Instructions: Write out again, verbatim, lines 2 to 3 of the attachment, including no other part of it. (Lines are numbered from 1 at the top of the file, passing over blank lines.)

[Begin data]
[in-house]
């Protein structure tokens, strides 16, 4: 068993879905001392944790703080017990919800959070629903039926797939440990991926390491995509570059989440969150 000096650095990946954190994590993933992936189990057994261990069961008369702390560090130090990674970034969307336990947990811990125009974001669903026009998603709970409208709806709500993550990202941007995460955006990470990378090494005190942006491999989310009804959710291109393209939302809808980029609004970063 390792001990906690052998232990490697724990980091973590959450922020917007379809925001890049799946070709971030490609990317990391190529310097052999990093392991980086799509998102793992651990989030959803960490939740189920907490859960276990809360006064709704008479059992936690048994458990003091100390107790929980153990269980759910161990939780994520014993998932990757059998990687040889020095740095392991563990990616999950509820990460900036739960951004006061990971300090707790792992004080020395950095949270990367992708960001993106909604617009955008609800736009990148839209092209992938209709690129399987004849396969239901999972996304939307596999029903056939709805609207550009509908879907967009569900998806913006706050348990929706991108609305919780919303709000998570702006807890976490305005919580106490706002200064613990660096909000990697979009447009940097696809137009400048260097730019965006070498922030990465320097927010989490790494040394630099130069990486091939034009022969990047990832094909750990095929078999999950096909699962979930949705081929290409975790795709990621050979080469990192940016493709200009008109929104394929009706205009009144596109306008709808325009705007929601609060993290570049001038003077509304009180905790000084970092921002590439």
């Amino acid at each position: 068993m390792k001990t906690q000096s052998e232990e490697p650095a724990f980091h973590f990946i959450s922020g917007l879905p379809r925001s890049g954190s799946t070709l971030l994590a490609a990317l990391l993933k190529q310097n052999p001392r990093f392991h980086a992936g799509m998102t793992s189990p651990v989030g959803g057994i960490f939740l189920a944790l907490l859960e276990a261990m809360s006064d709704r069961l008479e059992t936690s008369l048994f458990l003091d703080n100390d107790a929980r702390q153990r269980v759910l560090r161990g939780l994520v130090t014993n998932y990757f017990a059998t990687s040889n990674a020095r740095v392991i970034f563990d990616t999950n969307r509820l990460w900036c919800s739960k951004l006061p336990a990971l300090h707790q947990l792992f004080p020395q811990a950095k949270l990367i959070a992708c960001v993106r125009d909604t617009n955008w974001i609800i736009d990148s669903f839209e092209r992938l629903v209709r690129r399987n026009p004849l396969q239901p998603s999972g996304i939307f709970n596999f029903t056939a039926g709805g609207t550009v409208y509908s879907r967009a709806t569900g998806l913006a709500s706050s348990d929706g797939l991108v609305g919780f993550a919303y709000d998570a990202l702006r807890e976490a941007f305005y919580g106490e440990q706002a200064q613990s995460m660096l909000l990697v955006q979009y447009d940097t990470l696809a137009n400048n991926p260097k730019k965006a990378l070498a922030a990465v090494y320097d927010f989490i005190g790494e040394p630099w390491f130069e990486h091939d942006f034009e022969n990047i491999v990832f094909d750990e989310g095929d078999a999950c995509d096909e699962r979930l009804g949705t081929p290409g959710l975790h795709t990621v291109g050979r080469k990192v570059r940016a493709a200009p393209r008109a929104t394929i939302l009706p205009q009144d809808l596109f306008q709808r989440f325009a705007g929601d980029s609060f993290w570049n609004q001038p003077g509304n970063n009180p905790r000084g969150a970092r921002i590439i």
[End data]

């Protein structure tokens, strides 16, 4: 068993879905001392944790703080017990919800959070629903039926797939440990991926390491995509570059989440969150 000096650095990946954190994590993933992936189990057994261990069961008369702390560090130090990674970034969307336990947990811990125009974001669903026009998603709970409208709806709500993550990202941007995460955006990470990378090494005190942006491999989310009804959710291109393209939302809808980029609004970063 390792001990906690052998232990490697724990980091973590959450922020917007379809925001890049799946070709971030490609990317990391190529310097052999990093392991980086799509998102793992651990989030959803960490939740189920907490859960276990809360006064709704008479059992936690048994458990003091100390107790929980153990269980759910161990939780994520014993998932990757059998990687040889020095740095392991563990990616999950509820990460900036739960951004006061990971300090707790792992004080020395950095949270990367992708960001993106909604617009955008609800736009990148839209092209992938209709690129399987004849396969239901999972996304939307596999029903056939709805609207550009509908879907967009569900998806913006706050348990929706991108609305919780919303709000998570702006807890976490305005919580106490706002200064613990660096909000990697979009447009940097696809137009400048260097730019965006070498922030990465320097927010989490790494040394630099130069990486091939034009022969990047990832094909750990095929078999999950096909699962979930949705081929290409975790795709990621050979080469990192940016493709200009008109929104394929009706205009009144596109306008709808325009705007929601609060993290570049001038003077509304009180905790000084970092921002590439």
């Amino acid at each position: 068993m390792k001990t906690q000096s052998e232990e490697p650095a724990f980091h973590f990946i959450s922020g917007l879905p379809r925001s890049g954190s799946t070709l971030l994590a490609a990317l990391l993933k190529q310097n052999p001392r990093f392991h980086a992936g799509m998102t793992s189990p651990v989030g959803g057994i960490f939740l189920a944790l907490l859960e276990a261990m809360s006064d709704r069961l008479e059992t936690s008369l048994f458990l003091d703080n100390d107790a929980r702390q153990r269980v759910l560090r161990g939780l994520v130090t014993n998932y990757f017990a059998t990687s040889n990674a020095r740095v392991i970034f563990d990616t999950n969307r509820l990460w900036c919800s739960k951004l006061p336990a990971l300090h707790q947990l792992f004080p020395q811990a950095k949270l990367i959070a992708c960001v993106r125009d909604t617009n955008w974001i609800i736009d990148s669903f839209e092209r992938l629903v209709r690129r399987n026009p004849l396969q239901p998603s999972g996304i939307f709970n596999f029903t056939a039926g709805g609207t550009v409208y509908s879907r967009a709806t569900g998806l913006a709500s706050s348990d929706g797939l991108v609305g919780f993550a919303y709000d998570a990202l702006r807890e976490a941007f305005y919580g106490e440990q706002a200064q613990s995460m660096l909000l990697v955006q979009y447009d940097t990470l696809a137009n400048n991926p260097k730019k965006a990378l070498a922030a990465v090494y320097d927010f989490i005190g790494e040394p630099w390491f130069e990486h091939d942006f034009e022969n990047i491999v990832f094909d750990e989310g095929d078999a999950c995509d096909e699962r979930l009804g949705t081929p290409g959710l975790h795709t990621v291109g050979r080469k990192v570059r940016a493709a200009p393209r008109a929104t394929i939302l009706p205009q009144d809808l596109f306008q709808r989440f325009a705007g929601d980029s609060f993290w570049n609004q001038p003077g509304n970063n009180p905790r000084g969150a970092r921002i590439i």